In light of the continuing chaos in Congress and the White House, I suggest we savor summer. In reality, whether you are vacationing or not (I’m not), the pace is slower, the day is longer, the twilight is more delicious. Certainly there are deadlines, but don’t you find people are a little less stressed out about them?
Here in DC, on days when the air quality is relatively good and it’s not too horrendously humid, when the sky is actually blue and there’s even a bit of a breeze, it feels a lot like paradise. In my neighborhood children are rapturously playing and blocks of giant sunflowers greet me on every other corner, filled with goldfinches hungry for the precious seeds. Crape myrtle trees, having peaked in July, are now casting their neon pink petals down on sidewalks. (They have a pleasant fragrance, have you noticed?) Zinnias, dahlias, and roses, butterfly weed and daylilies add to the tropical intensity of color, the bold floral finale that can feel thrilling, if we let it.
It’s a great time of year for jazz in the park, and connecting with nature at it’s most sensual. My son Arran and I are exploring each C & O Canal access point heading north, one by one, hiking at each for about an hour. The canal, it turns out, is in considerable disarray, and in many spots is mostly marsh and mud. Nature abhors a vacuum, and since the canal is man-made and not natural, it is always in the process of filling up, just as a field inevitably becomes a forest. The marshy canal attracts herons, and frogs, which we hear but don’t see, and turtles, which like to sun themselves on logs projecting from the surface of the watery mix, and dragonflies and otherworldly, phosphorescent green algae, which we gape at.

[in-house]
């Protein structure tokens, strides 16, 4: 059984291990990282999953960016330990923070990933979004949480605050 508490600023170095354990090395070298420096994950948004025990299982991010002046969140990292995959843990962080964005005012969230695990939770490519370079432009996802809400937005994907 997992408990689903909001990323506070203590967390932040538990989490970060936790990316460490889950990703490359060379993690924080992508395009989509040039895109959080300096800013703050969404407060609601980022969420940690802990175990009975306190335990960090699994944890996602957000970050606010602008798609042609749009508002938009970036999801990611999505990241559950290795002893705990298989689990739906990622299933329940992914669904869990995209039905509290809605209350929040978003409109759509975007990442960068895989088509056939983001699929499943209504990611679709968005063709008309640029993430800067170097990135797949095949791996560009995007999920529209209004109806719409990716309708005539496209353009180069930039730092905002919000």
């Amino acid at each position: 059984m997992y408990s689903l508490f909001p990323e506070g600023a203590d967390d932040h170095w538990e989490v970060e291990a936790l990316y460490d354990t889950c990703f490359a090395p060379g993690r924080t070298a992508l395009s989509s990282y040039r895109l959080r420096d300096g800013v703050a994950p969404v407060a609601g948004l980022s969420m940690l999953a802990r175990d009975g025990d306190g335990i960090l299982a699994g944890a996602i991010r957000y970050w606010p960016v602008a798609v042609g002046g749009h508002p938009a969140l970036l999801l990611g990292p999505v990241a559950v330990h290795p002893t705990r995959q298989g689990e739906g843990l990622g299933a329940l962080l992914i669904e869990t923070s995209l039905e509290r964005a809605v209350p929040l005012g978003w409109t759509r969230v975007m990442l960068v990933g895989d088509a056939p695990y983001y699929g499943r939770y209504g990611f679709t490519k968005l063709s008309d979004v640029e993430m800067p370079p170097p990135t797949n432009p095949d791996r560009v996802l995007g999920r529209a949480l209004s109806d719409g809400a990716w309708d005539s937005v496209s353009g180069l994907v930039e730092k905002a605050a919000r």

We nearly always see a great blue heron at Carderock, whether male or female we don’t know. Oh, there’s our friend! we say. We googled ‘blue heron lifespan’ and learned that the oldest recorded was over 28 years old. It could be the same guy, year after year! We saw a green heron last weekend, too. They are tiny compared to the great blue. This one was hanging out fishing on the end of a log full of turtles, hunched over, his beady eyes and long narrow beak trained on the water.
I feel like these outings in nature deeply nourish me, fill me up like a cool drink of water and sustain me until the next time and the next. Like food, they become part of my blood and my cells. I need them. The seeds drying on flower heads remind us that fall is coming, and winter and ice right behind, whispering, be present! Be here now, reminding us to savor the mellowness of summer, letting it sink deep into our bones and our dancing feet!
No matter what’s happening in the outer world, let’s enjoy life! And care about this beautiful planet and each other.